Husnjak K.,Institute of Biochemistry II | Dikic I.,Institute of Biochemistry II | Dikic I.,Goethe University Frankfurt | Dikic I.,University of Split
Annual Review of Biochemistry | Year: 2012

Ubiquitin acts as a versatile cellular signal that controls a wide range of biological processes including protein degradation, DNA repair, endocytosis, autophagy, transcription, immunity, and inflammation. The specificity of ubiquitin signaling is achieved by alternative conjugation signals (monoubiquitin and ubiquitin chains) and interactions with ubiquitin-binding proteins (known as ubiquitin receptors) that decode ubiquitinated target signals into biochemical cascades in the cell. Herein, we review the current knowledge pertaining to the structural and functional features of ubiquitin-binding proteins and the mechanisms by which they recognize various types of ubiquitin topologies. The combinatorial use of diverse ubiquitin-binding domains (UBDs) in full-length proteins, selective recognition of chains with distinct linkages and length, and posttranslational modifications of ubiquitin receptors or multivalent interactions within protein complexes illustrate a few mechanisms by which a circuitry of signaling networks can be rewired by ubiquitin-binding proteins to control cellular functions in vivo. © 2012 by Annual Reviews. All rights reserved. Source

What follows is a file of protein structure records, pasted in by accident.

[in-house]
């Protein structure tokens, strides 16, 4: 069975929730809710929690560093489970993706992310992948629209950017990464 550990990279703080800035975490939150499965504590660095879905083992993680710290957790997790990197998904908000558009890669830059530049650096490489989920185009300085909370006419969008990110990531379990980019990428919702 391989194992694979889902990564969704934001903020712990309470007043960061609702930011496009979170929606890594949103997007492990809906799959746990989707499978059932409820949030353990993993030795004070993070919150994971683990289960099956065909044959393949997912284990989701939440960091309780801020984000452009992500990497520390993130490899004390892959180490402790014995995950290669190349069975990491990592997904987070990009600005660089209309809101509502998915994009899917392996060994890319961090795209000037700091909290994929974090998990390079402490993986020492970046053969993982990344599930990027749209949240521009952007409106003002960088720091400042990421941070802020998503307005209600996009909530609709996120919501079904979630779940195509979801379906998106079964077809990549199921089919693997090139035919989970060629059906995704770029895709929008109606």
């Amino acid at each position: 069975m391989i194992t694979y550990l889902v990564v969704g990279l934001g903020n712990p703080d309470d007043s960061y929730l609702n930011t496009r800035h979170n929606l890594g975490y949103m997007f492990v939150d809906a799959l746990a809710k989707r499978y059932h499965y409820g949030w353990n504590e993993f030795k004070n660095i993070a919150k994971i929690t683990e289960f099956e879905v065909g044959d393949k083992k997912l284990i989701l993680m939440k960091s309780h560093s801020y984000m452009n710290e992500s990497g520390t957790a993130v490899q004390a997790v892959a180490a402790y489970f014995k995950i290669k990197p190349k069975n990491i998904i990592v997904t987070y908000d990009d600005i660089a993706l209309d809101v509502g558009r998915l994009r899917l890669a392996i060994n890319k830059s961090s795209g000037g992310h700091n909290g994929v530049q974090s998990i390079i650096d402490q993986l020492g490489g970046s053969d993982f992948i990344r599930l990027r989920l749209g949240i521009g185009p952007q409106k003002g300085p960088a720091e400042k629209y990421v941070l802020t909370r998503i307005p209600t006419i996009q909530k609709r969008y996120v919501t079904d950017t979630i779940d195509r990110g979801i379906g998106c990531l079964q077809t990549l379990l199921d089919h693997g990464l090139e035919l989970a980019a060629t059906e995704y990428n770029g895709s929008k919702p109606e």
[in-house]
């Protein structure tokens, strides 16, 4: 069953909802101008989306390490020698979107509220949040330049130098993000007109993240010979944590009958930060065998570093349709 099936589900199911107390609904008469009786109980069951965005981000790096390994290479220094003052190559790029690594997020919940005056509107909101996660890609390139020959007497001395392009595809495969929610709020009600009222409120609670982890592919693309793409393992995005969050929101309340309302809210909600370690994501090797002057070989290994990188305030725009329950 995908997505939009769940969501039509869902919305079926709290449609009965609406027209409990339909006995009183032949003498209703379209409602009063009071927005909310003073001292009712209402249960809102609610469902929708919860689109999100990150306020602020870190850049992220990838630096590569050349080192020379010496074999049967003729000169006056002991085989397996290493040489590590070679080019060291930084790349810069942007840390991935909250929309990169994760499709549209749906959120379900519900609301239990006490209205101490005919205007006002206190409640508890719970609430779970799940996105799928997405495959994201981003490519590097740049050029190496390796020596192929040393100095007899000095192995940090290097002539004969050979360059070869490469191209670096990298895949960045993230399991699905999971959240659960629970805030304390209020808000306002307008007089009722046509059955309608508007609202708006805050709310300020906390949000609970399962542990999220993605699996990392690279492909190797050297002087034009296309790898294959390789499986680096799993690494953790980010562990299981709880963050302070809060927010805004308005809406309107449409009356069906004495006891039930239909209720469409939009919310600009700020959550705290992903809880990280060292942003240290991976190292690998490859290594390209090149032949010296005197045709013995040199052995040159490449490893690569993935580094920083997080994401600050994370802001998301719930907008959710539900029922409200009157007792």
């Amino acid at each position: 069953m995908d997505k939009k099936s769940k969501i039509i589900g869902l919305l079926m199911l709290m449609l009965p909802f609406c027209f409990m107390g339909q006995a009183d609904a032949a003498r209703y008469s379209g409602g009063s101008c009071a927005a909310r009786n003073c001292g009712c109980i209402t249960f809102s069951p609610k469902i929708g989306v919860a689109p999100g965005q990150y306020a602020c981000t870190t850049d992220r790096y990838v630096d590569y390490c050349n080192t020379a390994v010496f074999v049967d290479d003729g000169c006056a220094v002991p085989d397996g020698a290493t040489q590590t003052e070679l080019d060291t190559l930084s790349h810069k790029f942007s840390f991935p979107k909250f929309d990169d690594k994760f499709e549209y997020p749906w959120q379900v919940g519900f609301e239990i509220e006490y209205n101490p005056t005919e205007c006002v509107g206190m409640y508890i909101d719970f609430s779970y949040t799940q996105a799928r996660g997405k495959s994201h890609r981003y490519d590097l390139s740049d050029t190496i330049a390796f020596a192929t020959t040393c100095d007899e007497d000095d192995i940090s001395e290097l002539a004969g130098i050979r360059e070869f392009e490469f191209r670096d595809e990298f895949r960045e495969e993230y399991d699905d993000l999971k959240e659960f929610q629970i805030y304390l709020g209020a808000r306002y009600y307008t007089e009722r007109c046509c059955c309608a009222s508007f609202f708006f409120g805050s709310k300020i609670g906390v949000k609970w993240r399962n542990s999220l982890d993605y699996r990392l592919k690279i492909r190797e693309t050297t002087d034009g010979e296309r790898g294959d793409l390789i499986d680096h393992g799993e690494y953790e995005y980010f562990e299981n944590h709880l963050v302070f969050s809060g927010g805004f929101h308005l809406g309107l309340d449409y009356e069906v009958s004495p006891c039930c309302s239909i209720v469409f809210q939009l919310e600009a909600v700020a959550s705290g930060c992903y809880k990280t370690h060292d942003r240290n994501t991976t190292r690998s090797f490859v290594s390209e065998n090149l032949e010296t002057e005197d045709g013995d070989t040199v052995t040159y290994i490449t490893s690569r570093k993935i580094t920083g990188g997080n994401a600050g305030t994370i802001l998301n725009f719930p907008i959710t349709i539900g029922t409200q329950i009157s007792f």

Dikic I.,Institute of Biochemistry II | Bremm A.,Institute of Biochemistry II
EMBO Journal | Year: 2014

The Parkinson's disease-associated ubiquitin E3 ligase parkin impacts various cellular processes including the autophagic clearance of defective mitochondria. In this issue of The EMBO Journal, Durcan et al () reveal a novel control mechanism of parkin-mediated mitophagy via the selective removal of atypical K6-linked ubiquitin chains from parkin by the deubiquitinase USP8. Together with recent studies on USP15 and USP30, this establishes a functional role for deubiquitination in mitophagy regulation. © 2014 The Authors. Source